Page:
Sen. Bernie Sanders [I, VT] yesterday forced a vote on an amendment on breaking up the big banks in the Budget Committee mark-up of the 2011 budget resolution. The amendment didn't pass, but it came closer than I think even Sanders expected. It was rejected on a 12-10, bipartisan vote, which Sanders in a press release called "a strong signal of the growing momentum behind proposals to dismantle financial institutions that dominate the U.S. economy."Read Full Article
Senate Majority Leader Sen. Harry Reid [D, NV] filed for cloture on the financial reform bill today, meaning that the Senate can move forward with a vote to begin debating on Monday. Under Senate rules, if there is an objection to a unanimous consent request to bring up a bill for floor debate, as is the case with the financial reform bill, at least 16 senators must sign and file a cloture petition on the motion to proceed to the bill. After 30 hours, the Senate can vote on whether or not to invoke cloture. The cloture vote is set for Monday, April 26 at 5:00 p.m. ET and will require a supermajority of 60 votes to pass.Read Full Article
The Congressional Budget Office has released their "score" for the financial reform bill (a.k.a. the Restoring American Financial Stability Act of 2010), and it looks like more good news for the Dems. Reuters reports:Read Full Article
There has been an ongoing partisan spat in the Senate recently over whether or not the financial reform bill as prepared by Sen. Chris Dodd [D, CT] would actually end bailouts. Politifact has shown that Minority Leader Sen. Mitch McConnell's [R, KY] statement that the bill "actually guarantees future bailouts of Wall Street banks" is false, but there is more ambiguity over whether the resolution authority provision in the bill is actually strong enough to guarantee that there will never again be bailouts of too-big-to-fail banks.
Sens. Sherrod Brown [D, OH], Ted Kaufman [D, DE], Bob Casey [D, PA] and Sen. Sheldon Whitehouse [D, RI] today announced that they are proposing legislation that I think everyone can agree would end once and for all the problem of having to bailout failing banks that are too big to fail.Read Full Article
One of the great political success stories of the past couple years has been the audit the Fed movement. Starting with an unlikely partnership between the far-right Rep. Ron Paul [R, TX-14] and far-left lawmakers Rep. Alan Grayson [D, FL-8] and Sen. Bernie Sanders [I, VT], the push to open up the Federal Reserve to a complete government audit for the first time ever (H.R.1207) has attracted more than 300 co-sponsors in the House and was included in the House's financial reform bill that was approved last December.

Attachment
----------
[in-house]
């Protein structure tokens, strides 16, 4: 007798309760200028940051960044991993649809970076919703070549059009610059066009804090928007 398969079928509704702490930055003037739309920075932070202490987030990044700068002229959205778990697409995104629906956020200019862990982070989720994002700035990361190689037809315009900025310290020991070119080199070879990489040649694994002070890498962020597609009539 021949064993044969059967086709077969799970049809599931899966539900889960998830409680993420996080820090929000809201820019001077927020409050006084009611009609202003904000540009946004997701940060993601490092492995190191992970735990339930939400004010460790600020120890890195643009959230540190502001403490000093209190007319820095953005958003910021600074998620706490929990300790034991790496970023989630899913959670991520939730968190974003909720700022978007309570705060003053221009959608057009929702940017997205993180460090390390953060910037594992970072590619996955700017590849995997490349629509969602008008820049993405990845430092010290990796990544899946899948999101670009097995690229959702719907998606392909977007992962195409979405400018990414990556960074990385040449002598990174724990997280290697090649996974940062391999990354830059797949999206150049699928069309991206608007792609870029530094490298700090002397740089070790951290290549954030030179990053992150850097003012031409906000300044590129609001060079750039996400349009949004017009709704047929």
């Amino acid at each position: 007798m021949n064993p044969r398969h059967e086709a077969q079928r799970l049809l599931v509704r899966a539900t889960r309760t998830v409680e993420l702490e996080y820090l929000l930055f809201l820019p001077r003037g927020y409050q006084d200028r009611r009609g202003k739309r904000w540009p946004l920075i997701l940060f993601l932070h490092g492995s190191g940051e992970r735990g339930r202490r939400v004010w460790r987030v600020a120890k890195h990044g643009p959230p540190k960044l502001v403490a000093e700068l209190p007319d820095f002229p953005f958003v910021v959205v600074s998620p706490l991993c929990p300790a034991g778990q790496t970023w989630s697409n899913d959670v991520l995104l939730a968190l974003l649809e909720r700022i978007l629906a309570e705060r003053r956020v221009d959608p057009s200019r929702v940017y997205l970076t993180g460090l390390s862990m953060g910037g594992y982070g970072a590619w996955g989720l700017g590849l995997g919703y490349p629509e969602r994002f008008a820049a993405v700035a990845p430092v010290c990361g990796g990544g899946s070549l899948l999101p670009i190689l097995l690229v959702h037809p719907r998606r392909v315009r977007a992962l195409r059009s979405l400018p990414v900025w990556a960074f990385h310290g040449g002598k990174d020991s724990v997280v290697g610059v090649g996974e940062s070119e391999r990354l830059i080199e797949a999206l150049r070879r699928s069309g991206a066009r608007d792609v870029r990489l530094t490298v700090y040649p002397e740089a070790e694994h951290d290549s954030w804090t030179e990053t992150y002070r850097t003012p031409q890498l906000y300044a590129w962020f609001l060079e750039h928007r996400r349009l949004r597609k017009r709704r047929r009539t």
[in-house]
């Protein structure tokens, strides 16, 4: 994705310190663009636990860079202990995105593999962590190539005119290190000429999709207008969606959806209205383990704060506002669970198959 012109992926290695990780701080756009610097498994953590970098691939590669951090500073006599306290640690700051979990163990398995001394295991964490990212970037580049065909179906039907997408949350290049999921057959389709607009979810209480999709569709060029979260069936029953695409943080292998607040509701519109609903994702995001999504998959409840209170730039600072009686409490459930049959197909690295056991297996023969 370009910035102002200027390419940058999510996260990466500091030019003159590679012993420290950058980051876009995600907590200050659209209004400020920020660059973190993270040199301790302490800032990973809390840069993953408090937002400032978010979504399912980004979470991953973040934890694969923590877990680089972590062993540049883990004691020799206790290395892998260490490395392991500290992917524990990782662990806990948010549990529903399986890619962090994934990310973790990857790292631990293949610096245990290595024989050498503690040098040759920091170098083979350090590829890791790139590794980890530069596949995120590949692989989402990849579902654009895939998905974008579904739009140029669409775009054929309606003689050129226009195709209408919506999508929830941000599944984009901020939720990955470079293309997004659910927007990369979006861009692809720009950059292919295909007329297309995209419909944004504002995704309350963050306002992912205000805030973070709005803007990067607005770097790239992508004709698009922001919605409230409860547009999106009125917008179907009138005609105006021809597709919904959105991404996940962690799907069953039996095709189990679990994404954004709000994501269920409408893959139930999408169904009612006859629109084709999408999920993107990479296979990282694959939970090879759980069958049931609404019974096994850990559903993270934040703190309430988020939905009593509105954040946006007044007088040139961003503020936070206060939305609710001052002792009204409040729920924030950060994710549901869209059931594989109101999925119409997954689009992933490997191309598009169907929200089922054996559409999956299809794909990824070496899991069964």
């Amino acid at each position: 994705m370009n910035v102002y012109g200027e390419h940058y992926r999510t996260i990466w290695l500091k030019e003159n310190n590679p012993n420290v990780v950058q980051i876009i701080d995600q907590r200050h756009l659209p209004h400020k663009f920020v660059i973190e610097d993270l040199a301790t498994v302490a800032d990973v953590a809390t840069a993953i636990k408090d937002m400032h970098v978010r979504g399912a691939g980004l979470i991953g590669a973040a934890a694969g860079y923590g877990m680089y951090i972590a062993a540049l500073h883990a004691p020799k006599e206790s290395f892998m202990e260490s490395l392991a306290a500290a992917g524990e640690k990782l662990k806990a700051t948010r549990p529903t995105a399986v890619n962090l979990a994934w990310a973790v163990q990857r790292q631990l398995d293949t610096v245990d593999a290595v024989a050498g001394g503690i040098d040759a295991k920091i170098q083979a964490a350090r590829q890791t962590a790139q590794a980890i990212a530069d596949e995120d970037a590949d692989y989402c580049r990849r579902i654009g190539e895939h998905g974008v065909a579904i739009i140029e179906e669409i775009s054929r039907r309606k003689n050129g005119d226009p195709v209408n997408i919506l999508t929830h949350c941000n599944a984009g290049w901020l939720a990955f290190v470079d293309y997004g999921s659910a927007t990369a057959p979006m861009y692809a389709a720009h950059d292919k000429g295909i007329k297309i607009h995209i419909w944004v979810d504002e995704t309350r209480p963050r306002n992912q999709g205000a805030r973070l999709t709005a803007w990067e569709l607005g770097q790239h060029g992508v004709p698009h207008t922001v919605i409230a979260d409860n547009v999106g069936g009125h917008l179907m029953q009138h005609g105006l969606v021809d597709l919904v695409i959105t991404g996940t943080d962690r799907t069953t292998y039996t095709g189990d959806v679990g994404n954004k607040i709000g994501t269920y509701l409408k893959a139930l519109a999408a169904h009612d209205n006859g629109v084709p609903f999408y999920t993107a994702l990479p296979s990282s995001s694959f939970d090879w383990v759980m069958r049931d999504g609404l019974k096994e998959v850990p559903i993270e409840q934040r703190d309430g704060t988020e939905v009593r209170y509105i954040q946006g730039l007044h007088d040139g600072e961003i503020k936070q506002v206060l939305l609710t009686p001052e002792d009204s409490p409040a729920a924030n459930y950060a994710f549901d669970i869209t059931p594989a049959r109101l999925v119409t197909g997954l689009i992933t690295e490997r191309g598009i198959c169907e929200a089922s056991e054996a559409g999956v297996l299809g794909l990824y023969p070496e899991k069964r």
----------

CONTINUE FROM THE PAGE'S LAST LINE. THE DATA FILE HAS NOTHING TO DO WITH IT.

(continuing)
But now that financial reform has moved into the Senate, the audit the Fed proposal has disappeared from the bill and there is virtually no talk of trying to put it back in. Instead, the Senate financial reform bill as written by Banking Committee Chairman Chris Dodd [D, CT] includes a section that looks deceptively like a Fed audit, but would actually do nothing to open up the Fed or remove the special audit restrictions that have allowed the Fed to operate in secrecy for decades.Read Full Article
The big Wall Street reform bill (S.3217) could hit the Senate floor as soon as next week. The legislative pieces are falling into place, the White House is staking out its position and the Republicans are firming up commitments of opposition from their more moderate members. Here's a roundup of the latest financial reform news out of the Senate.Read Full Article
The Democrats really do seem to have a new fire behind them as they are starting to take up financial reform. Yesterday, we heard that Sen. Blanche Lincoln [D, AR] of all people would be leading the Democrats on a tough derivatives reform bill. Today, Banking Committee Chairman Sen. Chris Dodd [D, CT] took to the Senate floor and unhesitatingly fought back at Minority Leader Sen. Mitch McConnell's [R, KY] false claims that the financial reform bill would lead to endless bank bailouts. Here's the video:Read Full Article
Yesterday, Sen. Blanche Lincoln [D, AR] surprised just about everyone (including yours truly) by announcing that her derivatives bill was going to be stronger than anything we've seen from Dodd, the House of Representatives, or the White House. Felix Salmon has a helpful post clearing up some confusion between exchange trading and clearing requirements, and outlining what we can expect in her bill, which will officially drop tomorrow:Read Full Article